Steam Greenlight’s still a contentious way to do business. The $100 cost of entry, the required cheer-leading, it’s a lot of effort for no guarantee. And while I get the idea of having an established community is important, I’m glad I’m not an indie developer attempting to shout above the noise on there. GOG.com’s new indie submission portal seems to have taken in a lot of the criticisms of Steam’s hand-off approach and applied those lessons to their new venture: they’re looking for indie developers to submit games to their indie portal, with the company promising to “We’re not machines. We talk.” Ouch!
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Posts Tagged ‘gog’
By Craig Pearson on August 19th, 2013.
By Craig Pearson on June 21st, 2013.
You have about 20 hours left to take advantage of GOG’s DRM Free sale, put togeether to celebrate today being the longest day of the year. The games are free of the lumpen, ugly additional code that bootstraps their code to your PC. If for some reason you own a million PCs, you would be allowed, nay encouraged, to install them on each and every one. I wouldn’t, because that would involve a lot of work, not least in acquiring an entire planet to source the resources for such a PC collection, but the hypothetical scenario still stands. You really should look over the whole list, but below I’ve gathered a few treats to entice you in.
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By Adam Smith on June 18th, 2013.
Let there be Torchlight. The ARPG’s sequel thoroughly impressed John and the original is free until June 20th as part of Good Old Games’ summer sale. There will be new deals every day until July 5th and the first day’s offerings include Alan Wake and American Nightmare for $4.48, and a massive Dungeons and Dragons pack for $21.10. That one includes Torment, Baldur’s Gate 1 & 2, Neverwinter Nights 1 & 2, and Icewind Dale 1 & 2. Whatever happened to every series at least reaching a lacklustre third part? It’s probably Valve’s fault. Remember, Torchlight is only free until the 20th, so best to download it right away.
By Alec Meer on March 15th, 2013.
Back before Quantic Dream’s David Cage was thoughtlessly proclaiming that only his barely-interactive exercises in ropey story-telling could save the world, he was busily being absolutely, 110% mad as a box of polecats and making gloriously cracked games about parallel worlds and David Bowie. There are a million and one things wrong with Omikron: The Nomad Soul, but its unflinching dedication to doing everything ever, regardless of all sense and logic, and somehow dragging the universe’s greatest pop star along for the ride, makes it something of a forever-milestone.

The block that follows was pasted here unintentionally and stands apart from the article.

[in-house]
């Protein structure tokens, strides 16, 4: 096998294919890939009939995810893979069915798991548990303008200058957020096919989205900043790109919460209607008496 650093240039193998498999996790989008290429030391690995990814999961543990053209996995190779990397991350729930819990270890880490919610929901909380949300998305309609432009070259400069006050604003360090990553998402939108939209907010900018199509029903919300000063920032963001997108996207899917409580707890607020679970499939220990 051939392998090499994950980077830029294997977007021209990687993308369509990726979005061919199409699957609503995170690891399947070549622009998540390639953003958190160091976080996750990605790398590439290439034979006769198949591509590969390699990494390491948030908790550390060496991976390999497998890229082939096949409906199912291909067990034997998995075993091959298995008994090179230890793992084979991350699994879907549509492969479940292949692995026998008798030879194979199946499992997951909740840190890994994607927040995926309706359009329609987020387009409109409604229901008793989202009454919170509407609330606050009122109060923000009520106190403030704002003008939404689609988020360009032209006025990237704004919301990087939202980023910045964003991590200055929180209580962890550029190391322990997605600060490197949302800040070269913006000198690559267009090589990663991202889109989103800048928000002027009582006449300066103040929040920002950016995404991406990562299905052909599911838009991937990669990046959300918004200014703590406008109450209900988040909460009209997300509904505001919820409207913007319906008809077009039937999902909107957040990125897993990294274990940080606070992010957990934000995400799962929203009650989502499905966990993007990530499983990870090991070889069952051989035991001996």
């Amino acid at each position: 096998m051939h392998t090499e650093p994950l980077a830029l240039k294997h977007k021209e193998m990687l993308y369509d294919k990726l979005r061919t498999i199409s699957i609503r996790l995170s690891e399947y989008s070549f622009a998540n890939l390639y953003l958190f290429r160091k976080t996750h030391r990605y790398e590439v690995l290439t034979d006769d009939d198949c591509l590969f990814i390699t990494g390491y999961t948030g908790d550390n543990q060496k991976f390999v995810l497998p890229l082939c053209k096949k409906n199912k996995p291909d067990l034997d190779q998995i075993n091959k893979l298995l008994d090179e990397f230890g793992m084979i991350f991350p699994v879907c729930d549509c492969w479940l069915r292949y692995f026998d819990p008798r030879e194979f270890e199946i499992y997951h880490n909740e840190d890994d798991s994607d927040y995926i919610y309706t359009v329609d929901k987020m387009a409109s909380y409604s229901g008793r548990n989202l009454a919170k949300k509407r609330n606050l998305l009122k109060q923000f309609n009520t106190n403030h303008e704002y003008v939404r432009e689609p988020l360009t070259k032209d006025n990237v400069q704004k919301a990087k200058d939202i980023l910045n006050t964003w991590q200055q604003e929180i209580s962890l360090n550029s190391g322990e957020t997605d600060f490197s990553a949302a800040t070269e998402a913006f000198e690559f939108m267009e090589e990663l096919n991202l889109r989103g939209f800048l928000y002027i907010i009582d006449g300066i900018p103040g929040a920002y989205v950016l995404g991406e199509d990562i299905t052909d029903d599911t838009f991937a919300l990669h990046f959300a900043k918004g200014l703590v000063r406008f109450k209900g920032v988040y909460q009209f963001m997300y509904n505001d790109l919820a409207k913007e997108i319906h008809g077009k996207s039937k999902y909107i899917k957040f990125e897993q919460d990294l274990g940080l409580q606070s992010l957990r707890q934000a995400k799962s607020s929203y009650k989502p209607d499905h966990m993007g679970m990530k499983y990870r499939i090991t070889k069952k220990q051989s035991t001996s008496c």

By Nathan Grayson on March 14th, 2013.
Incredipede was one of last year’s most delightful surprises, and you should feel ashamed for not playing it. The grotesquely adorable creature constructor was not, however, without its flaws, and creator Colin Northway has no trouble admitting it. Now, though, Qwozzle’s got her tiny yet mighty sights set on Steam, and she’ll be completing her dogged climb into Newell’s house of wonders (and hopefully apples) on March 18th. But this isn’t the same game the most beautiful and handsome among you played late last year. Among other things, version 1.5 includes an entire new set of less-punishing Normal mode levels, a much more versatile control scheme, and eagles (!!!). After the break, you’ll find a trailer of the new features and levels in action, plus a rather massive chat with Northway and artist Thomas Shahan. So go forth! Peruse!
By Nathan Grayson on October 24th, 2012.
It was a dark and stormy evening when I recently spoke with GOG‘s Trevor Longino. We met in a Japanese hotel in San Francisco, him proudly carrying some manner of whooping cough from Poland, and me trying to keep pace with this year’s Canadian model (it’s a long story). It was, in other words, quite a momentous meeting of virus cultures – not to mention fever-addled minds. But really, this does seem to be quite a pivotal moment for the storefront formerly known as Good Old Games. The industry’s slowly but surely conforming to its philosophies, with numerous indie games embracing nostalgia wholeheartedly and DRM’s grip loosening on even the likes of big, bad Ubisoft. So where exactly does that leave GOG? Longino and I tackled that topic and many more – including Steam Greenlight and GOG’s apparent flip-flop on steep discounts being bad for the industry.